STRONA G£”WNA » Subject 3 (Labours, 1st year DDS)

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Subject 3 (Labours, 1st year DDS)


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Giardia intestinalis

Kind of parasite: homoxenous and polyxenous.

Host(s): humans and animals.

Infective stage: cyst.

Transmission on fecal-oral route:
direct route: person-to-person or animal-to-person;
indirect route: ingestion of cysts with contaminated food, water or hands.

Site of infection: lumen of the small intestine.

Diagnostic method(s):
• microscopic identification of cysts in stool or trophozoites in duodenal contents (fresh or stained preparations);
• immunoassays methods to detect Giardia coproantigen (EIA) or cysts (IFA).

Geographical distribution: cosmopolitan.

Remarks:
• giardiosis is one of the most common intestinal parasitosis of human,
• waterborne outbreaks have been recorded.

Cryptosporidium parvum/C. hominis

Kind of parasite: homoxenous and polyxenous.

Host(s): C. parvum - humans and animals; C. hominis - humans.

Infective stage: oocyst.

Transmission on fecal-oral route:
direct route: person-to-person or animal-to-person;
indirect route: ingestion of oocysts with contaminated food and water (waterborne and foodborne outbreaks have been recorded).

Site of infection: the epithelial cells of the small intestine, rarely respiratory tract.

Diagnostic method(s):
• microscopic identification of oocysts in stool (acid-fast stained preparations);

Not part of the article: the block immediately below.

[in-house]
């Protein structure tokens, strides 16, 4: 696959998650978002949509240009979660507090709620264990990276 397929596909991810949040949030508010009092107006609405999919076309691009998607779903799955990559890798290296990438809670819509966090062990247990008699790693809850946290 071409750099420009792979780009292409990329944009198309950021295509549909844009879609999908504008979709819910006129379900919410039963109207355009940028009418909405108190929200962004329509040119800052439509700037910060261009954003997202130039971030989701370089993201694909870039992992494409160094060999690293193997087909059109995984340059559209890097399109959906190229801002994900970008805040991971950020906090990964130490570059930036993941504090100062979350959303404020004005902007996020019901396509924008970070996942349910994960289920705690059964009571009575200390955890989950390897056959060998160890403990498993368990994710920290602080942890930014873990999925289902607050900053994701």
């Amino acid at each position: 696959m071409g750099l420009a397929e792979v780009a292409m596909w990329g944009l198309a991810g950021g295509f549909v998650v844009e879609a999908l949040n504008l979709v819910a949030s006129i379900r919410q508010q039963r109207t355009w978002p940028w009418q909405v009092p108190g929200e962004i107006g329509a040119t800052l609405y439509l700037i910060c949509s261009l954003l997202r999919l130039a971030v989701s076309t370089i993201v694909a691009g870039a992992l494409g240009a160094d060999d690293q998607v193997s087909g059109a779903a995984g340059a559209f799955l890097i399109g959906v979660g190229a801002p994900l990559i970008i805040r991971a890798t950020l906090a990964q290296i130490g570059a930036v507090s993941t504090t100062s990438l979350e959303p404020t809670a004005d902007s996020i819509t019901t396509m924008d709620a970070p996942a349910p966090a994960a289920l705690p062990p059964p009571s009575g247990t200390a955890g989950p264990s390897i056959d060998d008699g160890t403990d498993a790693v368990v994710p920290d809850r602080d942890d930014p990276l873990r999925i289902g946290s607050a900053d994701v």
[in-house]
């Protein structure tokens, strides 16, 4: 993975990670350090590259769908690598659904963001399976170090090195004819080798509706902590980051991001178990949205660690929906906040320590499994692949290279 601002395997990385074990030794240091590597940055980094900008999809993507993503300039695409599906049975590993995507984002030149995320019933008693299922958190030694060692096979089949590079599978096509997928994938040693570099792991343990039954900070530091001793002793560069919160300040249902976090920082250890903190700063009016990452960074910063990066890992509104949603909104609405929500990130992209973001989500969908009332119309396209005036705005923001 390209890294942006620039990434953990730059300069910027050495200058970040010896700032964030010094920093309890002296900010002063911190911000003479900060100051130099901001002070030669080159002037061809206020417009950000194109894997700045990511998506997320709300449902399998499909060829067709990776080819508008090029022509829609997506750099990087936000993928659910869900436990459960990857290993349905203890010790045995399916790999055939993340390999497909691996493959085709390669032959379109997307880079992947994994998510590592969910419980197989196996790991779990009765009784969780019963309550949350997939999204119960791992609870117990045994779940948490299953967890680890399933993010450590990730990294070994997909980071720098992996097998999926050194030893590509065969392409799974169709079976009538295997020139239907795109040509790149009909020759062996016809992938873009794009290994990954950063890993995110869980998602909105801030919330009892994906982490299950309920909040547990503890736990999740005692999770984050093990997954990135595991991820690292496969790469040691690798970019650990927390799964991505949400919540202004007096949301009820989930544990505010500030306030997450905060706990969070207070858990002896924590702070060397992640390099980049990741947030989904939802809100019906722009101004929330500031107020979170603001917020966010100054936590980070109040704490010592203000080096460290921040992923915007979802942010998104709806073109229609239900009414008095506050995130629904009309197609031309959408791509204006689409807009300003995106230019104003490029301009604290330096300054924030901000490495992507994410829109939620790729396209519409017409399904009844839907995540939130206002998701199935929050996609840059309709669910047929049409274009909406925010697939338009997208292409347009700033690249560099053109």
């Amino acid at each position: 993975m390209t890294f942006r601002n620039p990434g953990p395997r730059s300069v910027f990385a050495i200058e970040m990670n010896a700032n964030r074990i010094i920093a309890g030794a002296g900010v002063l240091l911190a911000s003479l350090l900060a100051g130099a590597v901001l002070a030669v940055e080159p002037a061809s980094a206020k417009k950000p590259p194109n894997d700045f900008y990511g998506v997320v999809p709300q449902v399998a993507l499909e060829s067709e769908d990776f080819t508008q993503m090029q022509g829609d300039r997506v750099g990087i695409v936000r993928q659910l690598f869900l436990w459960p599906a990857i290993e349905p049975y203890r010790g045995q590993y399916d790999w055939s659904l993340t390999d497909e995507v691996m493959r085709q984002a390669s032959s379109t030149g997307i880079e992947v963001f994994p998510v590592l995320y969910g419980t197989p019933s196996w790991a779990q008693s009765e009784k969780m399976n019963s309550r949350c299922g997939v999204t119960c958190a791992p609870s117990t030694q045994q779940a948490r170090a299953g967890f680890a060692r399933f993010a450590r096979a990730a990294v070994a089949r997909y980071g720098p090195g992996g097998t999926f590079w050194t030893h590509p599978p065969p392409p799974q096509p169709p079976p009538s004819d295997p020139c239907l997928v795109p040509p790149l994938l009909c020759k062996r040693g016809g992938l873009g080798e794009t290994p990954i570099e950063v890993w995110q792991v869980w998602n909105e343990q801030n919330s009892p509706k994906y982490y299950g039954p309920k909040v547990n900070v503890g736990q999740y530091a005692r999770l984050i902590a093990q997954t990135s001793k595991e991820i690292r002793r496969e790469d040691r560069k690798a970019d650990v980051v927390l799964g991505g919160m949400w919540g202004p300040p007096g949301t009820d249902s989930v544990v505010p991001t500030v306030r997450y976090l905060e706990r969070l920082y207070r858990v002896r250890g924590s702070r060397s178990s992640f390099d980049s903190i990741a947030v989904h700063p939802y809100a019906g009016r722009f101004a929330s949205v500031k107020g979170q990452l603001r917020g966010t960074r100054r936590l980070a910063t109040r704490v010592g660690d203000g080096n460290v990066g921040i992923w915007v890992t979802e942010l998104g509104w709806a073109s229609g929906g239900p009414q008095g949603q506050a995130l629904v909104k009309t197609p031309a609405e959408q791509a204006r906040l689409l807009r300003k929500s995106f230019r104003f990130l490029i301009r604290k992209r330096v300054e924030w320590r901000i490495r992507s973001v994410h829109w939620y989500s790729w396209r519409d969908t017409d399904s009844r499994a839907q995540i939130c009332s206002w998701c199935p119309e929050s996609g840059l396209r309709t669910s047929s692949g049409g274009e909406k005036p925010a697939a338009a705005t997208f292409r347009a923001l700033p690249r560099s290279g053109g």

• immunoassays methods to detect Cryptosporidium coproantigen (EIA) or oocysts(IFA).

Geographical distribution: cosmopolitan.

Remarks: cryptosporidiosis is the most common infection in young children and immunocompromised patients (particularly in patients with AIDS). It is normally self-limiting in immunocompetent persons, but in the immunocompromised host the disease can be severe.

Cyclospora cayetanensis

Kind of parasite: homoxenous and monoxenous.

Host(s): humans.

Infective stage: oocyst.

Transmission on fecal-oral route:
indirect route: by ingestion of oocysts with contaminated food, water or hands (foodborne outbreaks have been recorded).

Site of infection: the epithelial cells of the small intestine.

Diagnostic method(s):
• microscopic identification of oocysts in stool (acid-fast stained preparations);
• microscopic identification of oocysts wall autofluorescence.

Geographical distribution: cosmopolitan; it is highly prevalent in South Asia and South America.

Remarks: since unsporulated oocysts are excreted with stools, they are not infective and direct fecal-oral transmission (person-to-person) is impossible.

 Author: Piotr Nowosad date: 2020-04-09  print    back  
 
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